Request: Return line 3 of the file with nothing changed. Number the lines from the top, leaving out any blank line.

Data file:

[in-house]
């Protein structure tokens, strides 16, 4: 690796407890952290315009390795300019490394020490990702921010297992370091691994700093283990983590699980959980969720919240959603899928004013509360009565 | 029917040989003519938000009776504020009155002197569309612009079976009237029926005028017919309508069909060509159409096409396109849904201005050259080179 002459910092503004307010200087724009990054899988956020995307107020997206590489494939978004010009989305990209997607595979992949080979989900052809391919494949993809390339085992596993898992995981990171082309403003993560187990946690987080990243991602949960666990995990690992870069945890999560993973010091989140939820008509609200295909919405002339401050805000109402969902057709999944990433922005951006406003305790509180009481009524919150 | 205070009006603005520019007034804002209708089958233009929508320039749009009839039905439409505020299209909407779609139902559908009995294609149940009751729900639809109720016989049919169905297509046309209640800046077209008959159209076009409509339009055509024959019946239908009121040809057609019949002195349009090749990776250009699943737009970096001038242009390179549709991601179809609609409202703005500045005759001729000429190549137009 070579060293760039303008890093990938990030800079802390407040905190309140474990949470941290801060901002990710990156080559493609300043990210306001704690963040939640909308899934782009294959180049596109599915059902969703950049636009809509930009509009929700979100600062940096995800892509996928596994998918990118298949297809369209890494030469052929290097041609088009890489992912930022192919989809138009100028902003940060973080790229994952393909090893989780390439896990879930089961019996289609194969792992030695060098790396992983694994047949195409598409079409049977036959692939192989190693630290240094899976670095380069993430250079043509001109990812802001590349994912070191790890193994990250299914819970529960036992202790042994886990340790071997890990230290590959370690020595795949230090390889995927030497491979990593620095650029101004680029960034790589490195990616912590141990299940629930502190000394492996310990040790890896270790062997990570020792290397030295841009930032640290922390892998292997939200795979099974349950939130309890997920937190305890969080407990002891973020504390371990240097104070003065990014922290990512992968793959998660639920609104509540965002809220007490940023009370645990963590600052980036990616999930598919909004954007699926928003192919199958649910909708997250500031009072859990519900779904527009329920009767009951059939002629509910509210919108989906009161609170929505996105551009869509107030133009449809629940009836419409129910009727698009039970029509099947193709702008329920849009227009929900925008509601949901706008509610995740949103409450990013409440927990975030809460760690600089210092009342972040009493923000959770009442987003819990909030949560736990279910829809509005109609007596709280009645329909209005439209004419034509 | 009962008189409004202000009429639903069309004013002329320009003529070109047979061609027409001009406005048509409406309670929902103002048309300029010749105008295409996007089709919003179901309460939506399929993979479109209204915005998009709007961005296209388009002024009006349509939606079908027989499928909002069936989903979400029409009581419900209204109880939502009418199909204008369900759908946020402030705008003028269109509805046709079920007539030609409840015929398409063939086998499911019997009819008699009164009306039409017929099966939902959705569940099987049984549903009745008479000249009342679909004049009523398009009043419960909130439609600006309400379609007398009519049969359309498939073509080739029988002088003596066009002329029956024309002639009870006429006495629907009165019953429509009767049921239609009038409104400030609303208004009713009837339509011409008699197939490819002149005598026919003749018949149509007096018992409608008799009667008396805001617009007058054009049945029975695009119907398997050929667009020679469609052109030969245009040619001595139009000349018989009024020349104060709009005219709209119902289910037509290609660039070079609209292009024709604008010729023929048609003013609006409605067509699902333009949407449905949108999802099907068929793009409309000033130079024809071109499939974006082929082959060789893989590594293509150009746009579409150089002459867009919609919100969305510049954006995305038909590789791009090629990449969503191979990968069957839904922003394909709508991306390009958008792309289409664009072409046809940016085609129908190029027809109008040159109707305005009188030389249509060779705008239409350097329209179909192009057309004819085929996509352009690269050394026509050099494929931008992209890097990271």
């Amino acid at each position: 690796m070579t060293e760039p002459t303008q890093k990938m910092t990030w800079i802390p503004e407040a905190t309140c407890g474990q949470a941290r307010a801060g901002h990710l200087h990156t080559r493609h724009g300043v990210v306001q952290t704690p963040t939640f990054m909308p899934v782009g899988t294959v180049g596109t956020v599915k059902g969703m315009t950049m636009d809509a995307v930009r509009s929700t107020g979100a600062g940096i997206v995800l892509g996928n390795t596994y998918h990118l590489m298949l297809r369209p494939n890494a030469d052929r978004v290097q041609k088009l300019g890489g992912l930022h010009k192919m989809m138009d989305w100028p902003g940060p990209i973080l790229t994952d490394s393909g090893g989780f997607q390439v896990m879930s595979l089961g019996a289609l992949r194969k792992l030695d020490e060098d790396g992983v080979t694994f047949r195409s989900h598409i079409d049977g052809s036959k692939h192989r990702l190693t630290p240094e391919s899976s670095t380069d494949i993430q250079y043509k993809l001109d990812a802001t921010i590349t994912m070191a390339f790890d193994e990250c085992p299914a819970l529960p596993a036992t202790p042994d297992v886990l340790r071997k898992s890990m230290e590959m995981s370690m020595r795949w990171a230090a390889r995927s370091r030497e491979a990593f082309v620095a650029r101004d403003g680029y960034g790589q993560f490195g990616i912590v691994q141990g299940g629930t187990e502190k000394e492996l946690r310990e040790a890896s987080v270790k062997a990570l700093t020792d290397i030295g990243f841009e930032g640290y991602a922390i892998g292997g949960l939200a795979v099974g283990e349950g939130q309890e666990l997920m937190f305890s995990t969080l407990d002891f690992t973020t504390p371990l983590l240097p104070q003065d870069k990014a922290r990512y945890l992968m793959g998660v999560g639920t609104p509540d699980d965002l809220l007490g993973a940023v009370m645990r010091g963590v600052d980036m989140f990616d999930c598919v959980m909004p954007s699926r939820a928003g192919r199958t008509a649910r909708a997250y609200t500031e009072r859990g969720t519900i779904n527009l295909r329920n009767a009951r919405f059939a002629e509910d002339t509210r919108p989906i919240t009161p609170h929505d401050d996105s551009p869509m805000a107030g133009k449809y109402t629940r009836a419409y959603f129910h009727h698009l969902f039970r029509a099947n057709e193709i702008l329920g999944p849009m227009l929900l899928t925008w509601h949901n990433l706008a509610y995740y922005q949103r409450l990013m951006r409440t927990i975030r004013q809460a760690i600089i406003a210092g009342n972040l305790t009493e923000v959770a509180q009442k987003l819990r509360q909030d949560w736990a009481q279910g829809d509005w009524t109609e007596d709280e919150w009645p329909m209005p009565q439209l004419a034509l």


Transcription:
């Amino acid at each position: 690796m070579t060293e760039p002459t303008q890093k990938m910092t990030w800079i802390p503004e407040a905190t309140c407890g474990q949470a941290r307010a801060g901002h990710l200087h990156t080559r493609h724009g300043v990210v306001q952290t704690p963040t939640f990054m909308p899934v782009g899988t294959v180049g596109t956020v599915k059902g969703m315009t950049m636009d809509a995307v930009r509009s929700t107020g979100a600062g940096i997206v995800l892509g996928n390795t596994y998918h990118l590489m298949l297809r369209p494939n890494a030469d052929r978004v290097q041609k088009l300019g890489g992912l930022h010009k192919m989809m138009d989305w100028p902003g940060p990209i973080l790229t994952d490394s393909g090893g989780f997607q390439v896990m879930s595979l089961g019996a289609l992949r194969k792992l030695d020490e060098d790396g992983v080979t694994f047949r195409s989900h598409i079409d049977g052809s036959k692939h192989r990702l190693t630290p240094e391919s899976s670095t380069d494949i993430q250079y043509k993809l001109d990812a802001t921010i590349t994912m070191a390339f790890d193994e990250c085992p299914a819970l529960p596993a036992t202790p042994d297992v886990l340790r071997k898992s890990m230290e590959m995981s370690m020595r795949w990171a230090a390889r995927s370091r030497e491979a990593f082309v620095a650029r101004d403003g680029y960034g790589q993560f490195g990616i912590v691994q141990g299940g629930t187990e502190k000394e492996l946690r310990e040790a890896s987080v270790k062997a990570l700093t020792d290397i030295g990243f841009e930032g640290y991602a922390i892998g292997g949960l939200a795979v099974g283990e349950g939130q309890e666990l997920m937190f305890s995990t969080l407990d002891f690992t973020t504390p371990l983590l240097p104070q003065d870069k990014a922290r990512y945890l992968m793959g998660v999560g639920t609104p509540d699980d965002l809220l007490g993973a940023v009370m645990r010091g963590v600052d980036m989140f990616d999930c598919v959980m909004p954007s699926r939820a928003g192919r199958t008509a649910r909708a997250y609200t500031e009072r859990g969720t519900i779904n527009l295909r329920n009767a009951r919405f059939a002629e509910d002339t509210r919108p989906i919240t009161p609170h929505d401050d996105s551009p869509m805000a107030g133009k449809y109402t629940r009836a419409y959603f129910h009727h698009l969902f039970r029509a099947n057709e193709i702008l329920g999944p849009m227009l929900l899928t925008w509601h949901n990433l706008a509610y995740y922005q949103r409450l990013m951006r409440t927990i975030r004013q809460a760690i600089i406003a210092g009342n972040l305790t009493e923000v959770a509180q009442k987003l819990r509360q909030d949560w736990a009481q279910g829809d509005w009524t109609e007596d709280e919150w009645p329909m209005p009565q439209l004419a034509l």